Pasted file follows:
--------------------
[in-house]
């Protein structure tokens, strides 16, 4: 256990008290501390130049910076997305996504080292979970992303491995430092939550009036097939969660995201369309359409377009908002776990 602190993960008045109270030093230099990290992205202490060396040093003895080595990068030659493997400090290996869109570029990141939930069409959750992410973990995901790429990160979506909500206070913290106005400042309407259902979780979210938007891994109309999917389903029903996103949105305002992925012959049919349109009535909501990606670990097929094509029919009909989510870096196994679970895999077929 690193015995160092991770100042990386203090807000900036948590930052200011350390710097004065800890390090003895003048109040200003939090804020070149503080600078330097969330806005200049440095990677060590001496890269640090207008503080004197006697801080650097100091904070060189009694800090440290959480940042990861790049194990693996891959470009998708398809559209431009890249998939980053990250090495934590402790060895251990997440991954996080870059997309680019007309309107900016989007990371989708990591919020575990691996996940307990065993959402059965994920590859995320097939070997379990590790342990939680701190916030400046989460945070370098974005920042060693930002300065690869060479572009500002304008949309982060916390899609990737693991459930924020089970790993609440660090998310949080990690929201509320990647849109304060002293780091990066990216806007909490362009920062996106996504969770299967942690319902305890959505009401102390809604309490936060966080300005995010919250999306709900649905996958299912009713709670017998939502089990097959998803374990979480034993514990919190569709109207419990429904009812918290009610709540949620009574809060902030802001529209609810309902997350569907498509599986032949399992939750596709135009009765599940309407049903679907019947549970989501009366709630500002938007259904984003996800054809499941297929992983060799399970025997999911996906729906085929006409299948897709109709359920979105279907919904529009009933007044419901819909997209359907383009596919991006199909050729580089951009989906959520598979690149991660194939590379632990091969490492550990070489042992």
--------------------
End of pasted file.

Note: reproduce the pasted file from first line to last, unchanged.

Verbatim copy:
[in-house]
């Protein structure tokens, strides 16, 4: 256990008290501390130049910076997305996504080292979970992303491995430092939550009036097939969660995201369309359409377009908002776990 602190993960008045109270030093230099990290992205202490060396040093003895080595990068030659493997400090290996869109570029990141939930069409959750992410973990995901790429990160979506909500206070913290106005400042309407259902979780979210938007891994109309999917389903029903996103949105305002992925012959049919349109009535909501990606670990097929094509029919009909989510870096196994679970895999077929 690193015995160092991770100042990386203090807000900036948590930052200011350390710097004065800890390090003895003048109040200003939090804020070149503080600078330097969330806005200049440095990677060590001496890269640090207008503080004197006697801080650097100091904070060189009694800090440290959480940042990861790049194990693996891959470009998708398809559209431009890249998939980053990250090495934590402790060895251990997440991954996080870059997309680019007309309107900016989007990371989708990591919020575990691996996940307990065993959402059965994920590859995320097939070997379990590790342990939680701190916030400046989460945070370098974005920042060693930002300065690869060479572009500002304008949309982060916390899609990737693991459930924020089970790993609440660090998310949080990690929201509320990647849109304060002293780091990066990216806007909490362009920062996106996504969770299967942690319902305890959505009401102390809604309490936060966080300005995010919250999306709900649905996958299912009713709670017998939502089990097959998803374990979480034993514990919190569709109207419990429904009812918290009610709540949620009574809060902030802001529209609810309902997350569907498509599986032949399992939750596709135009009765599940309407049903679907019947549970989501009366709630500002938007259904984003996800054809499941297929992983060799399970025997999911996906729906085929006409299948897709109709359920979105279907919904529009009933007044419901819909997209359907383009596919991006199909050729580089951009989906959520598979690149991660194939590379632990091969490492550990070489042992």